Witchcraft and superstition continued.
Whatever explanation of disease or disaster is given, it is certainly never a simple matter of cause and effect. Human nature is apparently such that we cannot bear to think we are so unimportant, that nature can take its course and catch us up in events without knowing or caring that we, as personalities, are involved. To most people their own little world is the centre of the universe, and everything revolves around it. The concept that nature works on us in as completely detached a way as gravity works on a falling stone, is offensive to us and our amour propre. All good health workers are aware of this very different concept of the causation of disease. It was well expressed by an old health inspector in Nigeria who remarked to the writer “You know, Doctor, with us it is not a question of what caused me to get sick, but who caused it.”
1Scot Reginald: The Discovery of Witchcraft, London, 1584. New edition. London, 1930. Quoted in Witchcraft by G.Parrinder, Penguin Books, 1958
The magic origin of disease
Most primitive people are careful not to offend any other person in case he or she is a witch and will utter a cure so that the offender is stricken with some sort of sickness, or if not a witch, will try to invoke the assistance of a sorcerer to do the same thing. For this reason they are exceedingly wary in their inter-personal relationships. Even bumping into somebody or accidentally upsetting a tray in the market place may be, in retrospect, regarded as the source of a sickness. This accounts for the “anxious to please” attitude sometimes commented on by Europeans, and, by the same token, such people are far more alarmed by a show of anger than one may realise. Self-assurance, dignity and leadership come only when there is sufficient “power” or popular support to counterbalance this ever-present fear. Similarly most people will be careful not to commit a socially unacceptable act, since it may anger the ancestors or gods who will retaliate in this way.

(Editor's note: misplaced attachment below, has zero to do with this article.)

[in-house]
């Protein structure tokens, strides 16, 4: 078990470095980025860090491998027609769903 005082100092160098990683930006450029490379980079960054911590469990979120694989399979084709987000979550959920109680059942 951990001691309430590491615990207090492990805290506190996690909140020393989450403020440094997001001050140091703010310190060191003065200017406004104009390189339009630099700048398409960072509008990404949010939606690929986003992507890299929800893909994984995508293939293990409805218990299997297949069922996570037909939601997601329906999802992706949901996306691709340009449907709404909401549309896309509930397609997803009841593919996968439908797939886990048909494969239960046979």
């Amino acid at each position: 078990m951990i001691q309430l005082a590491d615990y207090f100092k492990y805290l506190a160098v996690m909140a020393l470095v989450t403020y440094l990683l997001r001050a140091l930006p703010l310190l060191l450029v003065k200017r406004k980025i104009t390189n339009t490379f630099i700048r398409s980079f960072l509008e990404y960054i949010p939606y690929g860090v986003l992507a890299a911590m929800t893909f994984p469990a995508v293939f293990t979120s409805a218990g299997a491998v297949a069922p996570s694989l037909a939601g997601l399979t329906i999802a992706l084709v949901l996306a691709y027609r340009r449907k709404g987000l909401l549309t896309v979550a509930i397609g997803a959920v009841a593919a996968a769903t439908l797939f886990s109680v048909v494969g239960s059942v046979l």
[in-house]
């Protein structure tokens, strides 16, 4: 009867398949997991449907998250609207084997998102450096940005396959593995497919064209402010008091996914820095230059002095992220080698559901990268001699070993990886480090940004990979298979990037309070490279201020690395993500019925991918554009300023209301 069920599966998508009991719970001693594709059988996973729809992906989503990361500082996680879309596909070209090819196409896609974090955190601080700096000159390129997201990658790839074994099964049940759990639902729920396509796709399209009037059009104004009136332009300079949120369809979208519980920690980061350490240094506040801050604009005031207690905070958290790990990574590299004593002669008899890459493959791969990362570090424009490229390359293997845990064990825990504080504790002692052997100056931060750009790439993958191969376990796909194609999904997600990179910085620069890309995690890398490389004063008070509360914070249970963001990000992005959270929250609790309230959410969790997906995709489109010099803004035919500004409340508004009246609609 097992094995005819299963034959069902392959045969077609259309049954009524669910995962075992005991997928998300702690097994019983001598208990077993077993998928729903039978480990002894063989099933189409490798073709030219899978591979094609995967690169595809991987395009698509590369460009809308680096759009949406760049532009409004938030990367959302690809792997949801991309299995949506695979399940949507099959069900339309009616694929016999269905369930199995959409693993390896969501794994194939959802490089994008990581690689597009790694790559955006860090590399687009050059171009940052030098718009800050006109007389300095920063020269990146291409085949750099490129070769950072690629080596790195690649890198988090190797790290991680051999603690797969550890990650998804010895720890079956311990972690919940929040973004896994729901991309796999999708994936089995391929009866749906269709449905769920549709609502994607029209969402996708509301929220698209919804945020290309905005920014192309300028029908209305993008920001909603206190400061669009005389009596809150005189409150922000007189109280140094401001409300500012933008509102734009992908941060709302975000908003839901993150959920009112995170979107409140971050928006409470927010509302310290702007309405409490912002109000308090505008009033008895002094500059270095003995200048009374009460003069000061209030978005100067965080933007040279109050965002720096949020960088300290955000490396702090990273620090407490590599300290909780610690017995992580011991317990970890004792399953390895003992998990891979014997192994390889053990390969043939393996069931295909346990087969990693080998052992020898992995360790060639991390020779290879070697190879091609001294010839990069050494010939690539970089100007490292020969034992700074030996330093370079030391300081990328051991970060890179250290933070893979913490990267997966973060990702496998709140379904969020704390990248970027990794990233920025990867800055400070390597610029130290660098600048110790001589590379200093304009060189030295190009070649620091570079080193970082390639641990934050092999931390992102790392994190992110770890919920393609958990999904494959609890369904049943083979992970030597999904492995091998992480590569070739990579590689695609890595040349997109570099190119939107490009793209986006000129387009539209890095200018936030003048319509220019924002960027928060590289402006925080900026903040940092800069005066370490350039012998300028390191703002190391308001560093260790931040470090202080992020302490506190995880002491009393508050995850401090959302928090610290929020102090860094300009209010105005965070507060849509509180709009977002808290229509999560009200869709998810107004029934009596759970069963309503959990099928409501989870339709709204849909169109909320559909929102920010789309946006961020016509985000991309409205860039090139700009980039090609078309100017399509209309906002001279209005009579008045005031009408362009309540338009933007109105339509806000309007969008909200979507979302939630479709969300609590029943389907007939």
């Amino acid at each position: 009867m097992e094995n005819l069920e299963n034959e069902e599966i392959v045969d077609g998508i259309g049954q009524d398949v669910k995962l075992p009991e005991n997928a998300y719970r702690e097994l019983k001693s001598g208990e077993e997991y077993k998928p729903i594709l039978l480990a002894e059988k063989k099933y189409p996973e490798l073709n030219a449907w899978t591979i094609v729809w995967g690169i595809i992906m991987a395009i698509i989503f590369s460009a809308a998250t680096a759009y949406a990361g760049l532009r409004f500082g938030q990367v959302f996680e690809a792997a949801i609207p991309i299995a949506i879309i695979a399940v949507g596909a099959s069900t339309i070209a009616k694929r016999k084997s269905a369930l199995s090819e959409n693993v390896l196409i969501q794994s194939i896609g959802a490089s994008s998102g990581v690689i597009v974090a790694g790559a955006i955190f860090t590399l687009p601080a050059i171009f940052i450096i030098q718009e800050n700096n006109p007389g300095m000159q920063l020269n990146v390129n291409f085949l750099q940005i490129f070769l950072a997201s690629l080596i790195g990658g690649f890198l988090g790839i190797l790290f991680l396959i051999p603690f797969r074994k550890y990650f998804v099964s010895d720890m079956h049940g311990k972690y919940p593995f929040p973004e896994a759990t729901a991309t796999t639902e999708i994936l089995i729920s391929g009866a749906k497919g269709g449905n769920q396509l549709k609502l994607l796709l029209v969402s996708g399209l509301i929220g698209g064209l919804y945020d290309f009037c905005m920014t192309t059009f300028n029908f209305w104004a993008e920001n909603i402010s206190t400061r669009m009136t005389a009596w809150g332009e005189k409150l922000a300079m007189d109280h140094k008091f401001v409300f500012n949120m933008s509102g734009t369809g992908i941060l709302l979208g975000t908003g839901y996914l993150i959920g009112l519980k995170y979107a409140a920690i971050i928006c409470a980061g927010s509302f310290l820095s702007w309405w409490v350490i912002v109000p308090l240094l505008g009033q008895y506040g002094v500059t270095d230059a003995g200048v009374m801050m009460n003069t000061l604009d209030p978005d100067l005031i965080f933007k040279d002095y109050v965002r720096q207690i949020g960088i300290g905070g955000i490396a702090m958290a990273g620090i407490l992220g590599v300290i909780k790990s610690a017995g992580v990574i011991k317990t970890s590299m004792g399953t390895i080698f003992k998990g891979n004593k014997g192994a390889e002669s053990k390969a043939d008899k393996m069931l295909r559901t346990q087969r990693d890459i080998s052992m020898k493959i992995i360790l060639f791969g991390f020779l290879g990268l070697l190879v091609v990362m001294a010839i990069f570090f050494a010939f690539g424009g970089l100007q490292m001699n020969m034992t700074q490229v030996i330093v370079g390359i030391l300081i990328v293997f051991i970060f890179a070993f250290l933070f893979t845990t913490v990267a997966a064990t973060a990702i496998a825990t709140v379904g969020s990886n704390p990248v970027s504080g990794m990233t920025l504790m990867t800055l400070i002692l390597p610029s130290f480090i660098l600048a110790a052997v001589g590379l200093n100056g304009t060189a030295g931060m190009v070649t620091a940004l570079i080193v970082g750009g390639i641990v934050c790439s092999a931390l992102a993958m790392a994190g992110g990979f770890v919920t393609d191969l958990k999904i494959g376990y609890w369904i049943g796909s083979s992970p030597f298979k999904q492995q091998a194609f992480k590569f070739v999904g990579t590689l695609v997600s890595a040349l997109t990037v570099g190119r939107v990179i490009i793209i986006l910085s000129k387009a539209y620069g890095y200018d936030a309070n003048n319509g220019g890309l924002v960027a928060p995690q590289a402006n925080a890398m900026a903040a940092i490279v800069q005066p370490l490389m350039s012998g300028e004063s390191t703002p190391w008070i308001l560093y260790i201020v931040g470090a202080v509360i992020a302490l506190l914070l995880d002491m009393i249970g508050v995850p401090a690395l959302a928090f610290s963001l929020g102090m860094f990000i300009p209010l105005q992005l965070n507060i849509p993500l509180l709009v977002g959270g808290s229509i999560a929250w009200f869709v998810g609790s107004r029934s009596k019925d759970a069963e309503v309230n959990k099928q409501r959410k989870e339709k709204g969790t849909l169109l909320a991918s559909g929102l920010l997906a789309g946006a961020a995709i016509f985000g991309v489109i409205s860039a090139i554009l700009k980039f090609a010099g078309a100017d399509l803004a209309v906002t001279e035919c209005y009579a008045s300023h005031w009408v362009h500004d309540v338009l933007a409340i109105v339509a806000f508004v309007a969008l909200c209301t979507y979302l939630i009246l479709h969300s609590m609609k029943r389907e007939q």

Catherine Broughton is a novelist, a poet and an artist. She is widely travelled and writes regularly for magazines and blog sites. Her sketches are on her web site http://www.turquoisemoon.co.uk . Her books are available from Amazon and on Kindle, or can be ordered from several leading book stores.